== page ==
The 2017 estimates are based on reports from 167 responses to the 2017 SDSU survey. Responses are from agricultural lenders, Farm Service Agency officials, rural appraisers, assessors, realtors, professional farm managers, and Extension Field Specialists. All are familiar with farm real estate market trends in their localities. The number of responses for 2017 was the lowest total responses during the past 26 years.

See the Report

USDA Can’t Stop the Bleeding in It’s Crop Ratings

DES MOINES, Iowa — For over a month, the weekly USDA Crop Progress Report has shown declining corn conditions. And the spring wheat and soybean crops are not far behind the corn crop records.

In its weekly Crop Progress Report, the USDA sent all three crops’ ratings lower.

See the Ratings

Newly Accredited Members

Please join us in congratulating our newly accredited members:

Receiving the ARA designation:
Travis Anderson, ARA
David Holt, ARA
Mitchell Knudson, ARA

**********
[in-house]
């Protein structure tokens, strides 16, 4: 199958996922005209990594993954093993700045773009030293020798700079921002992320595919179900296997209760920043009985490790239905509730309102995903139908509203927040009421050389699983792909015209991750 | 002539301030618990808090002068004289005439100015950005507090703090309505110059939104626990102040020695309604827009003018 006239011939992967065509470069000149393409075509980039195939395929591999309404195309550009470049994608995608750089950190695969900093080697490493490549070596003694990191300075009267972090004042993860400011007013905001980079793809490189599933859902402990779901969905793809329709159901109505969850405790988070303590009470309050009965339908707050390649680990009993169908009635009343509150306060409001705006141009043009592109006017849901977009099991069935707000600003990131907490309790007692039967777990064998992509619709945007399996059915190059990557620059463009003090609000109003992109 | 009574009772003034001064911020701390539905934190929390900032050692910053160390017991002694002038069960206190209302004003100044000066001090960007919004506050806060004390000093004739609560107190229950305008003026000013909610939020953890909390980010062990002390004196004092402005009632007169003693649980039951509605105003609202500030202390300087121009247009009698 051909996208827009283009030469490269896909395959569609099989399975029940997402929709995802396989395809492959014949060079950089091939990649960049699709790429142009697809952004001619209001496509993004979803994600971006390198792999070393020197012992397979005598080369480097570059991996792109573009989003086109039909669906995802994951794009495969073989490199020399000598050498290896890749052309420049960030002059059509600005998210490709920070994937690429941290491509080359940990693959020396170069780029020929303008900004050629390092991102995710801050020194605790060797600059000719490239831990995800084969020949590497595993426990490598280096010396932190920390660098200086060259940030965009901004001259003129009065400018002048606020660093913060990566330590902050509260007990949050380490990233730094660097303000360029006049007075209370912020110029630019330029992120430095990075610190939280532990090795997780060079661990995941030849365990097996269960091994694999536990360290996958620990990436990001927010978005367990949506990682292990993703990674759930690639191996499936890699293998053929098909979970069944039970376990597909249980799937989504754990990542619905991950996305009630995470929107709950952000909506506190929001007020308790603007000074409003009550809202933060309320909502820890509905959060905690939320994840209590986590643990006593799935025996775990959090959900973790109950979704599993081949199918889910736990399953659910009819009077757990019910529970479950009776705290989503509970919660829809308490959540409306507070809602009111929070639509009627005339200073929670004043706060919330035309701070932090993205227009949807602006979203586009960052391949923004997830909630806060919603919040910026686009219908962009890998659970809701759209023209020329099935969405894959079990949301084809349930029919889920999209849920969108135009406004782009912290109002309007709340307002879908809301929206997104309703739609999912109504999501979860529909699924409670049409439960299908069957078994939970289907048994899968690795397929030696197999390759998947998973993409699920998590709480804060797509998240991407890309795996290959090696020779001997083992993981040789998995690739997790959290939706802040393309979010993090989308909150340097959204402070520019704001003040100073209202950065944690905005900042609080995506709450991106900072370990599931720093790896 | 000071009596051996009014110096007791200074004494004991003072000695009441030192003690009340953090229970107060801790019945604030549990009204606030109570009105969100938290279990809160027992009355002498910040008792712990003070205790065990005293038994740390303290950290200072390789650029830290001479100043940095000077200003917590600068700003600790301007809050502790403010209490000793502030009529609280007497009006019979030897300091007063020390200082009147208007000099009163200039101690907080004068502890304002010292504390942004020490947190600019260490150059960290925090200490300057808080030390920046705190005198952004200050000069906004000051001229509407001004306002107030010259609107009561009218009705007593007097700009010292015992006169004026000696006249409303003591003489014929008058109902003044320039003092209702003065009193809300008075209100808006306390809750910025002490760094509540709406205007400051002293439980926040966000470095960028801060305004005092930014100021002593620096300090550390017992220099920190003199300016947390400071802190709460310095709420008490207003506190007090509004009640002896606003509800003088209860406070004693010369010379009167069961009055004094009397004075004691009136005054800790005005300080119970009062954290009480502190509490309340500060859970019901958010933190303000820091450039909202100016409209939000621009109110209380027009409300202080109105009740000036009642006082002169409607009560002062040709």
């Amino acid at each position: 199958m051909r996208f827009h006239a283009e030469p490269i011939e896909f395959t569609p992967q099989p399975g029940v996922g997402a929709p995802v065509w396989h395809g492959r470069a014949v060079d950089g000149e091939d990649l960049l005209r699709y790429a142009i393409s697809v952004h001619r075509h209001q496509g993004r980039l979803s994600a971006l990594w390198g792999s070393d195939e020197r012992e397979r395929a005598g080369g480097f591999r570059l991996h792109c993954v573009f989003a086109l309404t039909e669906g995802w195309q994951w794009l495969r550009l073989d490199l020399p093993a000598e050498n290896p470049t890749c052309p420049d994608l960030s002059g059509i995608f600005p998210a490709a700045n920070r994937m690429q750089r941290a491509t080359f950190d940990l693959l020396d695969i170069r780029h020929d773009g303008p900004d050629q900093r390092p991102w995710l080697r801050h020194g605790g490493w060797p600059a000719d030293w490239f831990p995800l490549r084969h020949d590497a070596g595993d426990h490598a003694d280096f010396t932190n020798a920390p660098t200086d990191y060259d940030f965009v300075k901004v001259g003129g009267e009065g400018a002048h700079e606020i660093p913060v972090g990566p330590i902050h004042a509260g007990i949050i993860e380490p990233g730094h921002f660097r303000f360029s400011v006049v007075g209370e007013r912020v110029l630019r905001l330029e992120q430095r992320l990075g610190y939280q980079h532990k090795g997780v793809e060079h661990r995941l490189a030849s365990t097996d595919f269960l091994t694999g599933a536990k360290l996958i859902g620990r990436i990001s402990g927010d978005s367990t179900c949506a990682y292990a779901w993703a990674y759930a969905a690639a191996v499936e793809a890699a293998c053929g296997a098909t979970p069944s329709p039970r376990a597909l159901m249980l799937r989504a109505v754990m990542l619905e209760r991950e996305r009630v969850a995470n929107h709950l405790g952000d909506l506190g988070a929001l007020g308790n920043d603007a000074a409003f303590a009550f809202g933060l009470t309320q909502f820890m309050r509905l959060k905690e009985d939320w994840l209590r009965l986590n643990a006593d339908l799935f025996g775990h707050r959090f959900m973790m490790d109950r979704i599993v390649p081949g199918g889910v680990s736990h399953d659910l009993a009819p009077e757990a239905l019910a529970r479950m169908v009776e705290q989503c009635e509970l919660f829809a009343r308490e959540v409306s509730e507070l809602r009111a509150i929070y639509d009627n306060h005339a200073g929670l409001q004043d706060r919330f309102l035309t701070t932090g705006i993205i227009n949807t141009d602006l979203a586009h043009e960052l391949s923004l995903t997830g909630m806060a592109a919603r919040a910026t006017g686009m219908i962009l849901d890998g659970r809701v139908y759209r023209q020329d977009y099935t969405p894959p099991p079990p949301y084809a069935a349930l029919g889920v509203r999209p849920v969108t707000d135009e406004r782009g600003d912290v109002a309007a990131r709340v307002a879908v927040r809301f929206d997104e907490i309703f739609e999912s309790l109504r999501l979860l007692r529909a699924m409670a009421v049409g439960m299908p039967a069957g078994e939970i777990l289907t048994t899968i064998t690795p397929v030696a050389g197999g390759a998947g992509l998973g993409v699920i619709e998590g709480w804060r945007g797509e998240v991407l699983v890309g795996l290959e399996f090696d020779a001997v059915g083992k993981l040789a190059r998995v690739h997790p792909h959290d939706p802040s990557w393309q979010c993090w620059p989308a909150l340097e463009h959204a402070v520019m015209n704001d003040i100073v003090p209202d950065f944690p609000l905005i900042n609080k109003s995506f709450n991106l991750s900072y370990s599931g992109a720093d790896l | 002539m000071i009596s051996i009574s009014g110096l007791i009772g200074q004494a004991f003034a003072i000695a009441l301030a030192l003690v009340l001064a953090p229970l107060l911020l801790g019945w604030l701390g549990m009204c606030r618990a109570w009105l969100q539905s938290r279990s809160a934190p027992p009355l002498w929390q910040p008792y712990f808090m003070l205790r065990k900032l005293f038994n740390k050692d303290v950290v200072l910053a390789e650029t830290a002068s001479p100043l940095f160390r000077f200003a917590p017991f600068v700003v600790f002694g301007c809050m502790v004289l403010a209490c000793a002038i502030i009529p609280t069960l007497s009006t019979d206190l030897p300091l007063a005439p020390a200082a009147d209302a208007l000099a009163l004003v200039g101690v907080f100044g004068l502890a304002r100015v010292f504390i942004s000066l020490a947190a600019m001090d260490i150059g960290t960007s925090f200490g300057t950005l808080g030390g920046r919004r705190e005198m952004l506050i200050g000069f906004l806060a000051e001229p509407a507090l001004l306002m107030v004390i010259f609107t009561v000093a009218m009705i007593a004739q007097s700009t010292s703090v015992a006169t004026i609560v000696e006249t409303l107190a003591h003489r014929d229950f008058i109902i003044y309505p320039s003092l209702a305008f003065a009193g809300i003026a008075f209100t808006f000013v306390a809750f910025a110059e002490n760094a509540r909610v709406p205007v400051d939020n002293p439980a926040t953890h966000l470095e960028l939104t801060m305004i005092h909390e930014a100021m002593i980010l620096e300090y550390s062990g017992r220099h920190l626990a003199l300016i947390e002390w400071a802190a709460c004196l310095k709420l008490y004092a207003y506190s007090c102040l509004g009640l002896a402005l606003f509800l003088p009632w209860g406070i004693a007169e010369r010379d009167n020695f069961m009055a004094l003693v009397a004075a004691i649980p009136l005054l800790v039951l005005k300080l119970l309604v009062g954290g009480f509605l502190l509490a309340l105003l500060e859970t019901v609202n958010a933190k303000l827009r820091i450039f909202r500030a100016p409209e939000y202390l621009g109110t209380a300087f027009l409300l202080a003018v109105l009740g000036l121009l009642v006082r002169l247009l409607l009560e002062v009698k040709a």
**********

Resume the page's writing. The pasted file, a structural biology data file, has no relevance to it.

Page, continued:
Jeffery Moore, ARA
Fred Strickland, ARA
Sara Wilson, ARA

Receiving the RPRA designation:
Randi Gathje, ARA, RPRA

Welcome New Members

Thank you for being a part of ASFMRA! Help ASFMRA welcome our new members and thank them for choosing the Society as the organization that they desire to be affiliated with. ASFMRA continues to support rural property professionals and offers services, resources and education which will be of benefit to all of our members, both professionally and personally.

We are recognizing new members of the Society on a monthly basis. You may recognize your colleagues in the following list and we encourage you to welcome them into ASFMRA!

New Members
Michael Curran in Phoenix, AZ (Arizona Chapter)
Nicole Dunn with Hertz Farm Management in Mason City, IA (Iowa Chapter)
Austin Larkey with Farm Credit Services of America in Oxford Junction, IA (Iowa Chapter)
Cameron Roth with Vaughn-Roth Land Brokers/Legacy Land Management in Burlington, KS (Kansas Chapter)
Kenneth Rountree in Lenox, GA (Georgia Chapter)

Share your Experience – Make a Referral